So get straight on this: Online and offline, your prospect is never in a place where he can — or wants to — sit back and listen to you ramble.
Both pitches and products should be as long as necessary to deliver what is needed for your prospect or customer to get the desired result. So, yes, I still write very long emails, Web site copy, and print ads… but they never RAMBLE.
And I present very long workshop seminars, teleconferences and Web conferences. And this “never ramble” tactic is the key to making them all work.
It may require some time to make your point… but in all cases, you still need to GET to your point immediately. And stay there, without wandering off on tangents.
Even long-copy ads — when done right — deliver bite-sized chunks of info… tied together in fascinating ways that ensure your reader stays with you. (The “Bucket Brigade” technique of holding interest.)
But you do not want to overwhelm him with stuff. Give him a little bit of info, help him digest it… and smoothly segue to the next bit of info. Navigating your reader through a pitch (or the info in your product) is very much like running along uneven terrain.
Consider how you would run along a mountain trail next to a river. Lots of rocks, gopher holes, tree stumps, puddles… you can’t rush mindlessly headlong toward your destination, or you’ll quickly stumble.
You can still move quickly… but you’ve got to pay attention to each step.
In copy, each chunk of new info is a step. Present your point, make your point, tamp it down in your reader’s brain… and then smoothly transition to the next point.
That’s the key to making long copy work.
So when you create audio — which is just “spoken” copy — that you suspect (or know) is going to be consumed in the car… don’t construct elaborate arguments or points that require long-term memory. (The all-too-common “I’ll get back to that in a minute… but first, I want to tell you about…” tactic is a sure sign you’re dealing with a rookie copywriter.)
When you deliver your material in short, digestible chunks, you can go on for hours and never “lose” your listener. This is how master communicators command attention fro long periods.
The commuting culture — which ain’t going away anytime soon — is a target audience that hasn’t been fully tapped. These are people who are ripe for certain products and services… if only the info can be delivered in a way that doesn’t make their brains bleed.
Commuters listen to books, and sometimes attempt to learn foreign languages. There’s no reason why they can’t consume your info product, too… or listen to your pitch.
Here’s a nice exercise to do in your spare time: Consider all the products that could be put on audio for consumption in the car (or on an iPod during a train ride).
Audio is different than reading… but the tactics for delivering content are the same.
Okay, I gotta go pack.
First, I want to thank everyone who posted a comment here about Gary Halbert. The outpouring of admiration and respect is a wonderful thing to behold. I read every single post, recognized many of you, and deeply appreciate everyone taking the time to write something.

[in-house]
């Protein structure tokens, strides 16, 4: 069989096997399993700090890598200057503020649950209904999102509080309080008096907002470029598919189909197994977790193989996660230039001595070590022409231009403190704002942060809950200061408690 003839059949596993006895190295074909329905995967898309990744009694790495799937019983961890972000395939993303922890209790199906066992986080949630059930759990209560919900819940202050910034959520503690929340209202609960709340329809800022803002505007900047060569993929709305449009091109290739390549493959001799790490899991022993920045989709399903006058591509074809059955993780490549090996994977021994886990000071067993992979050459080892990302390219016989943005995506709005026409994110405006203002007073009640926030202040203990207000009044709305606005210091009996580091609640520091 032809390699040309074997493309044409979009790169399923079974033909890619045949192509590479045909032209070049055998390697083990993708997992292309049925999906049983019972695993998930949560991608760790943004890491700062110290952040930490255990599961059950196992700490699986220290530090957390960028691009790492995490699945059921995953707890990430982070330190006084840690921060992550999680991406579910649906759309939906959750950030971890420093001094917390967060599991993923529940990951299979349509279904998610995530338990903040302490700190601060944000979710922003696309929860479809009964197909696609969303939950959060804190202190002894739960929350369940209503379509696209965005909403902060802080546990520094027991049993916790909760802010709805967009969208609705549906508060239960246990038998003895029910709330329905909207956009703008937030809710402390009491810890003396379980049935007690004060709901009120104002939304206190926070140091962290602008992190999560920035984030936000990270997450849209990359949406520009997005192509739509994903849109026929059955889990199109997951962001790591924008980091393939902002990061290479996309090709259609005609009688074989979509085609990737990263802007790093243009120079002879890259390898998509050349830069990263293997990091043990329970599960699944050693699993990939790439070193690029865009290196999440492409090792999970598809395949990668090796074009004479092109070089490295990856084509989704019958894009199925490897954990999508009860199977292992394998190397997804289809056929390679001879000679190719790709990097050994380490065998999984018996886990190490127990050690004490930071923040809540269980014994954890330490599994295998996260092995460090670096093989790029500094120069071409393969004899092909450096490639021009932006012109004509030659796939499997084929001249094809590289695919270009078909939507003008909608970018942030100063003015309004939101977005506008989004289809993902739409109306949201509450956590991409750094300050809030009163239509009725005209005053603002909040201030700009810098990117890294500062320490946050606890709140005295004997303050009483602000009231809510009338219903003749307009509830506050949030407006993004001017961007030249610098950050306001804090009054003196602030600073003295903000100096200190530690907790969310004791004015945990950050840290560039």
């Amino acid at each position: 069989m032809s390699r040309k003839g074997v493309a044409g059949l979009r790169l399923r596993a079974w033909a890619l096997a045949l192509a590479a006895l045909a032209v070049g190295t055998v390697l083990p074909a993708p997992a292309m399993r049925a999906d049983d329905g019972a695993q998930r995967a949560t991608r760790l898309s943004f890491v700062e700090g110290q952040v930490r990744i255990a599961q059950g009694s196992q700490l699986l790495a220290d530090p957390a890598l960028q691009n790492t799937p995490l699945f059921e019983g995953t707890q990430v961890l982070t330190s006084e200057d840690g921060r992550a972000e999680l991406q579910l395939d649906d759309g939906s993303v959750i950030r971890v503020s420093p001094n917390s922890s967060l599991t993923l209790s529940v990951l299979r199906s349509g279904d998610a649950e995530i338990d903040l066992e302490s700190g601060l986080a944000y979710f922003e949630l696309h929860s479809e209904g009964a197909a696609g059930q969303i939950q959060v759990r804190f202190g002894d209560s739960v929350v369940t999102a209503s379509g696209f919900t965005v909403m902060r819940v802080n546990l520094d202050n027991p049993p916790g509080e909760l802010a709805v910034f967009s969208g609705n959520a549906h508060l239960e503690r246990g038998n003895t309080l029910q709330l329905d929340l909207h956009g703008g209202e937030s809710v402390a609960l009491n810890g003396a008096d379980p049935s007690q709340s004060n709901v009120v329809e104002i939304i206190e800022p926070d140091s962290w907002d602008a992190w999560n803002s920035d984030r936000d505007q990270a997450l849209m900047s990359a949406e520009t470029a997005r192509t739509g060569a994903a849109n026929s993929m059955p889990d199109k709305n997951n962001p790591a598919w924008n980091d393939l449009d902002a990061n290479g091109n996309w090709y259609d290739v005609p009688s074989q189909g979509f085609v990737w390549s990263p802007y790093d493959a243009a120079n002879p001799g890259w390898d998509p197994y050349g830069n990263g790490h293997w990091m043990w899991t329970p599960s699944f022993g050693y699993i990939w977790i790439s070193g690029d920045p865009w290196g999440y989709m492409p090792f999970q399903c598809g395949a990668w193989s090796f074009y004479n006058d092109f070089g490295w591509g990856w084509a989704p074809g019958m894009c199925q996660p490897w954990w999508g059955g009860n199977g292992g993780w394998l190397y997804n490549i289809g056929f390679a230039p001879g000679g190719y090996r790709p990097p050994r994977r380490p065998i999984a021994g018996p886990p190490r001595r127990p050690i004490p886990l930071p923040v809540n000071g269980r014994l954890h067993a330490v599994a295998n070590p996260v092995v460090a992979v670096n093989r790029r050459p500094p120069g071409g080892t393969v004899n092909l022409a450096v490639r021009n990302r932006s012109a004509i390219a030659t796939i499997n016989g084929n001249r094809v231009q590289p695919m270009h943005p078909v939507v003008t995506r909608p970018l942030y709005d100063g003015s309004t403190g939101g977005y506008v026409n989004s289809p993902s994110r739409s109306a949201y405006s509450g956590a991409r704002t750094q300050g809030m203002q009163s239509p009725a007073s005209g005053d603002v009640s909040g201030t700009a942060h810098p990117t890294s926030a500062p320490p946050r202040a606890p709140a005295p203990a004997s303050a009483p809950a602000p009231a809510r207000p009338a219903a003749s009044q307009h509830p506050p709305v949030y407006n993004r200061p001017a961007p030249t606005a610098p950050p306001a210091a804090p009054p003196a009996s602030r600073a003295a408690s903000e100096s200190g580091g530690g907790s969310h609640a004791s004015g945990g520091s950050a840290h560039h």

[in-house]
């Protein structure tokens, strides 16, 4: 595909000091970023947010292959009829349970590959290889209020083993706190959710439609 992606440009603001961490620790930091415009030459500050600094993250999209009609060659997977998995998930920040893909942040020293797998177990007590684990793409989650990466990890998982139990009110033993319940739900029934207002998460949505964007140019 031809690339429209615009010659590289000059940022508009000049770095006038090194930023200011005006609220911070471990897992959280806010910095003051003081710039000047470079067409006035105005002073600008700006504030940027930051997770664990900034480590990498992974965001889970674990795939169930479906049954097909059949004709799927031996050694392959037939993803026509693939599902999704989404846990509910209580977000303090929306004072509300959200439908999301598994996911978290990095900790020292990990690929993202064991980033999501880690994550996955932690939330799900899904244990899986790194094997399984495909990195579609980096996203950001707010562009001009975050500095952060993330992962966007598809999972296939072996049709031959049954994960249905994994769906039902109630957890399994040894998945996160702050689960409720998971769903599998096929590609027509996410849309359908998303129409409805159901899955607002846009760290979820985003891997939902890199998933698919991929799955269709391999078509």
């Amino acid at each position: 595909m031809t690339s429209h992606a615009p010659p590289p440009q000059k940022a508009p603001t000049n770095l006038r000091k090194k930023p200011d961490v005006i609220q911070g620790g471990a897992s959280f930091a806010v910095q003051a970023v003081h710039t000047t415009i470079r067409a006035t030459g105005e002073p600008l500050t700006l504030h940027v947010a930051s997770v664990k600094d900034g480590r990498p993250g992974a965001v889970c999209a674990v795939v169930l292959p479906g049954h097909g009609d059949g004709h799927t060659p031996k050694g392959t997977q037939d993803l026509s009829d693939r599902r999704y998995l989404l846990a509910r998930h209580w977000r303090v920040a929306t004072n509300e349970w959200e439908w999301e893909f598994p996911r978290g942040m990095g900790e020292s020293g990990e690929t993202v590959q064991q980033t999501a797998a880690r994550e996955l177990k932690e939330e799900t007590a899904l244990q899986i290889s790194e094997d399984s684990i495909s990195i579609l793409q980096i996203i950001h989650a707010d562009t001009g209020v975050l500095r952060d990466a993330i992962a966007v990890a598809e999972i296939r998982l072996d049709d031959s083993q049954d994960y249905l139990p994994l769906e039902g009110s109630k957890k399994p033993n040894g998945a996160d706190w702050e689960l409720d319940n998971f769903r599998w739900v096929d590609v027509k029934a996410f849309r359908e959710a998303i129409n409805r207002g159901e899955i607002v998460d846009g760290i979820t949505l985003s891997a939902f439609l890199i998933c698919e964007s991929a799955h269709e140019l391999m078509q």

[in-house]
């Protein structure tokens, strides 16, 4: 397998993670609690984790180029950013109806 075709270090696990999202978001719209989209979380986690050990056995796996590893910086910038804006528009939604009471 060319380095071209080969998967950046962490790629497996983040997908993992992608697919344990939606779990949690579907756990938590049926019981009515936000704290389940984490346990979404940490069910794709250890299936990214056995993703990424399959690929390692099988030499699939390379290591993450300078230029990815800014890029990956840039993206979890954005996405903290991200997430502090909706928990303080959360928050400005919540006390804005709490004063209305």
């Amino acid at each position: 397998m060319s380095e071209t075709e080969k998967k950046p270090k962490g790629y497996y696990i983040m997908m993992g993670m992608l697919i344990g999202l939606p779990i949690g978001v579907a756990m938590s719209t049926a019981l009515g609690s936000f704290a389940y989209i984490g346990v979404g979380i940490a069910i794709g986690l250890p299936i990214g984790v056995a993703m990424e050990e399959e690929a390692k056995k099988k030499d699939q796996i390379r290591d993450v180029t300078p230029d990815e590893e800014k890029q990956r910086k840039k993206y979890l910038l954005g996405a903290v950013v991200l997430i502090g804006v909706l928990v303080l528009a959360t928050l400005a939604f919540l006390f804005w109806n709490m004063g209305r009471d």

Second… while the shock of Gary’s passing hasn’t faded much, there are pressing matters to attend to.
Gary’s son Kevin asked me to write a short post for Gary’s newsletter site, explaining a few things. I won’t go over the same material here — just go to this URL and see what’s up:
I urge anyone who wanted to personally say something to Gary’s family to use the email contact provided there. And, if you think you might want to attend the upcoming memorial service, use the “RSVP” sign-in list to get more information.
Ladies and gentlemen… I shall try not to be gloomy or morose here. In honor of a man who deserves such an honor (and who would have heartily appreciated the rock and roll reference)… I will borrow the famous line used to calm to the crowd after Elvis had ended his concerts:
“Gary Halbert has left the building.”
He died peacefully in his sleep, in his apartment in Miami Beach, sometime during the night of Sunday, April 8, 2007.
He was my friend, my colleague, my partner, my mentor… but mostly my friend. For over twenty years (many of them the wildest of my career), we shared a close, comforting relationship that included adventure, drama, tears and laughs.
Mostly laughs, of course. He was bigger than life, and could suck the air out of any room he entered without saying a word… preceded only by the shock-wave of his hard-earned reputation. He had a lust for experience, an astonishingly huge appetite for everything available in life, and took great pleasure in being who he was.
And he truly was a great man. He single-handedly changed the nature of modern direct response advertising… and through his teachings, spawned three generations (and still counting) of rabble-rousing entrepreneurs and marketers who continue to force the business world to bend to their will.
He was generous to a fault, never suffered fools, and earned the love and admiration of everyone he met. All genius has a few rough edges, and Gary’s rough edges were legendary… but none of us would have had it any other way. He was a total package, and his life was full and well-lived.
We shared a lot of tragedies, in between the triumphs, and it was his sense of humor that helped us to survive, and even come out stronger than ever.
I know, from personal experience, that when things got so bad even your closest friends shied away… Gary would stand next to you and weather the storm, blow for blow, refusing to let you down. And, when you just couldn’t cry about it any longer, he would make you laugh.